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The Brainiac [TV] (1962)
"El barón del terror" (original title)

 -  Horror | Sci-Fi | Thriller  -  1963 (USA)
5.0
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Ratings: 5.0/10 from 479 users  
Reviews: 35 user | 32 critic

In 1661 Mexico, the Baron Vitelius of Astara is sentenced to be burned alive by the Holy Inquisition of Mexico for witchcraft, necromancy, and other crimes. As he dies, the Baron swears ... See full summary »

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Title: The Brainiac [TV] (1962)

The Brainiac [TV] (1962) on IMDb 5/10

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Cast

Cast overview, first billed only:
Abel Salazar ...
Baron Vitelius d'Estera
Ariadna Welter ...
Bar girl - Second victim (as Ariadne Welter)
David Silva ...
Detective inspector
Germán Robles ...
Indalecio Pantoja / Sebastián de Pantoja
Luis Aragón ...
Prof. Saturnino Millán
Mauricio Garcés ...
Forensic surgeon
Ofelia Guilmáin ...
Luis Meneses' wife
René Cardona ...
Baltasar de Meneses / Luis Meneses
Rubén Rojo ...
Reinaldo Miranda / Marcos Miranda
Carlos Nieto ...
Lic. Francisco Coria
Carlota Solares ...
Townswoman
Federico Curiel ...
Detective
Magda Donato ...
Townswoman
Magda Urvizu ...
María Pantoja (as Magda Urbizu)
Miguel Brillas ...
Inquisitor Contreras
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Storyline

In 1661 Mexico, the Baron Vitelius of Astara is sentenced to be burned alive by the Holy Inquisition of Mexico for witchcraft, necromancy, and other crimes. As he dies, the Baron swears vengeance against the descendants of the Inquisitors. 300 years later, a comet that was passing overhead on the night of the Baron's execution returns to earth, bringing with it the Baron in the form of a horrible, brain-eating monster that terrorizes the Inquisitor's descendants. Written by Jeremy Lunt <durlinlunt@acadia.net>

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The most bizarre horror movie. Ever.


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1963 (USA)  »

Also Known As:

Baron of Terror  »

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(RCA High Fidelity)

Aspect Ratio:

1.37 : 1
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Quotes

Bennie: I've gotta examine them to find out who drilled those holes in their skulls. It probably was some maniac who thought he was cracking a safe!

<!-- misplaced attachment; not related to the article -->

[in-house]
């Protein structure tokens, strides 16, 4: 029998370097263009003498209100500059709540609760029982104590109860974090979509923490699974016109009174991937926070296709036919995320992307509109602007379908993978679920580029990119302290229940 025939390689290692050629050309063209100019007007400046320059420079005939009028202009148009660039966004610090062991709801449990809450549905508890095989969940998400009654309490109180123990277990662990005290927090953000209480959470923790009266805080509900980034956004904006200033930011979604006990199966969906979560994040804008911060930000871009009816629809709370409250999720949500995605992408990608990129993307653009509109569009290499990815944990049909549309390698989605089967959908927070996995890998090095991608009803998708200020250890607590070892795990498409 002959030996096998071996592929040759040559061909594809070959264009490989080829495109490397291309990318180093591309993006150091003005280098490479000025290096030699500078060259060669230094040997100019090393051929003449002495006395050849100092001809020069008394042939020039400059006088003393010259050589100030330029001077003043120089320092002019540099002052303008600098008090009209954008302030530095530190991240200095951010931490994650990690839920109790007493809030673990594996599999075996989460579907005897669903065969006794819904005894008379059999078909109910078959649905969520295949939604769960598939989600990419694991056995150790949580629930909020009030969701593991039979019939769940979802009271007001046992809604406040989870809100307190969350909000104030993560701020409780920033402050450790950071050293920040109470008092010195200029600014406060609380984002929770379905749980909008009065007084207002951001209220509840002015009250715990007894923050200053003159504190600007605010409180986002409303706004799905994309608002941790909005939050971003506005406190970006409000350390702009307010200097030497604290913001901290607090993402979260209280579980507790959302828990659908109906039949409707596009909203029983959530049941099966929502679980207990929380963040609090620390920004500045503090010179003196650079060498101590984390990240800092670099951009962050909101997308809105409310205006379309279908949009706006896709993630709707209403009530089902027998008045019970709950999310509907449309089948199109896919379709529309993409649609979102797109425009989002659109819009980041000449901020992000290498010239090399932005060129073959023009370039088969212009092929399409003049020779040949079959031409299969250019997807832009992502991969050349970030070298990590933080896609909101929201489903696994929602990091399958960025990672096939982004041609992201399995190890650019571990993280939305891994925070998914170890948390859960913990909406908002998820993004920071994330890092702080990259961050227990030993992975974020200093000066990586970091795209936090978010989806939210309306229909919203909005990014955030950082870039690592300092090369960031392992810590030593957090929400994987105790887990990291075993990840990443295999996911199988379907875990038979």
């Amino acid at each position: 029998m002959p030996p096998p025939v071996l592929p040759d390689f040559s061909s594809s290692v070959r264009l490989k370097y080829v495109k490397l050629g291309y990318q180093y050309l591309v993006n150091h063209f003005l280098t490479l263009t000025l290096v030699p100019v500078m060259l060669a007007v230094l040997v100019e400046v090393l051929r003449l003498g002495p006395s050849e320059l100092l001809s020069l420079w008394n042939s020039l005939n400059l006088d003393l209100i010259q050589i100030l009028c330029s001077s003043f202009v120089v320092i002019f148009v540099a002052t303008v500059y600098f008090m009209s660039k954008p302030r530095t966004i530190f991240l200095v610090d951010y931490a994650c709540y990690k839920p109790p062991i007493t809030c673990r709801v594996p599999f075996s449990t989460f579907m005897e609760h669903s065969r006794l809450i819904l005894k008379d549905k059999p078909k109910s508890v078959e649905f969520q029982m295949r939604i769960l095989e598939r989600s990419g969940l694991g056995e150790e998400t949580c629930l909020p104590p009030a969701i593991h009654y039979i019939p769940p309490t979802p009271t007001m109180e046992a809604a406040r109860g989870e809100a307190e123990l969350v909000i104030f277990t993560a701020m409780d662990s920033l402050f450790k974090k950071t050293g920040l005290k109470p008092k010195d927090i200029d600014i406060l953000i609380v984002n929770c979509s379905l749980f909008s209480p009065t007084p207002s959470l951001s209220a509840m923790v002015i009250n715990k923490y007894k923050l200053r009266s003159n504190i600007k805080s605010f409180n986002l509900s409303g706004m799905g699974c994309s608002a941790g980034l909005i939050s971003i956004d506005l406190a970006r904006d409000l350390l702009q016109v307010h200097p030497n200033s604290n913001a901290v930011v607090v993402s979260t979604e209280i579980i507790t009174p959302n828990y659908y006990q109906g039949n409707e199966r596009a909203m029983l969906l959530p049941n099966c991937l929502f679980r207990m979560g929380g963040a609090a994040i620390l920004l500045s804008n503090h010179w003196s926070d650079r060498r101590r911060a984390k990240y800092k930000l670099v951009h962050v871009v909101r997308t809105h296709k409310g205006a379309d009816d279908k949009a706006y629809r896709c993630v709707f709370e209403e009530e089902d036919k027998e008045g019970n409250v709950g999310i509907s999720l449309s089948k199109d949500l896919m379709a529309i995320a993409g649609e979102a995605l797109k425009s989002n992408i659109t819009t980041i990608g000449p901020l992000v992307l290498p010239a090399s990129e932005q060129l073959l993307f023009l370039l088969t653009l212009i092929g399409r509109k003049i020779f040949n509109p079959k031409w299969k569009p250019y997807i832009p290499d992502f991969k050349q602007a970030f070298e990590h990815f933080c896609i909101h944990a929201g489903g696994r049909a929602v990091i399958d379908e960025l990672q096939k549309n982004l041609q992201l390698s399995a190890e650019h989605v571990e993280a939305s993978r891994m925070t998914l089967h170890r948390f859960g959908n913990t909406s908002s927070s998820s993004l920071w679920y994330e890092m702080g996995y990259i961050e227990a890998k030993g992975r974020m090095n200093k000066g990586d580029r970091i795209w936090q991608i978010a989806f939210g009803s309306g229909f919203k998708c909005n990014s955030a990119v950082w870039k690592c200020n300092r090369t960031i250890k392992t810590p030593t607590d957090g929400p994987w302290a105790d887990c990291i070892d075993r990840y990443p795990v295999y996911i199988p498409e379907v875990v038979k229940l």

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Connections

References Black Sunday (1960) See more »

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User Reviews

 
Delirious fun.
24 February 2003 | by (Haddonfield, IL) – See all my reviews

The natural reaction to "Brainiac" is to think "My God, what a horrible movie." While this is not untrue, "Brainiac" represents an absolutely outrageous entry in the Mexican horror genre, and it is not easily forgotten.

There are several things I love about this movie that keep me coming back for more. For one thing, the subject matter is surprisingly repellent for a film from the 1960s (hideous monster sucks human brains out through a hollow, piercing forked tongue), and the attack scenes are a little shocking. Sure the monster is clearly fake, but the actual design of the creature is as morbidly fascinating as it is ridiculous. The pulsating head is sickening, and what is up with those hands? There were plenty of goofy monstrosities on hand in the 50s and 60s, but few of them inspired such a visceral reaction as the Brainiac.

Next we have the sets. The barren forest where the Brainiac arrives in his meteor is a work of art worthy of Tim Burton. Skeletal trees cover a completely flat surface--misty and foreboding, yet completely unnatural and clearly a manmade creation. The interiors of the rest of the film, as well as the clothes and hairstyles, are 60s chic to the maximum. I especially love the scene where the Brainiac launches a brazen attack on a typically unsuspecting young woman while sipping martinis in a swank cocktail bar that looks like somebody's living room. Nirvana for any lover of kitsch.

There are other pleasures here too, including delightfully absurd scenes of the Brainiac (in his human form) munching on a back storage of human brains that he keeps in a decorative urn in his mansion. The paper mache meteor that "crashes" at the beginning is a sight to behold, too. It just comes sailing right down out of the air in a straight line, alighting with very little impact. In the realm of bad movies, "Brainiac" may not be the genre's "Citizen Kane", but you have got to admit that horrendous creature is more than a little disturbing.


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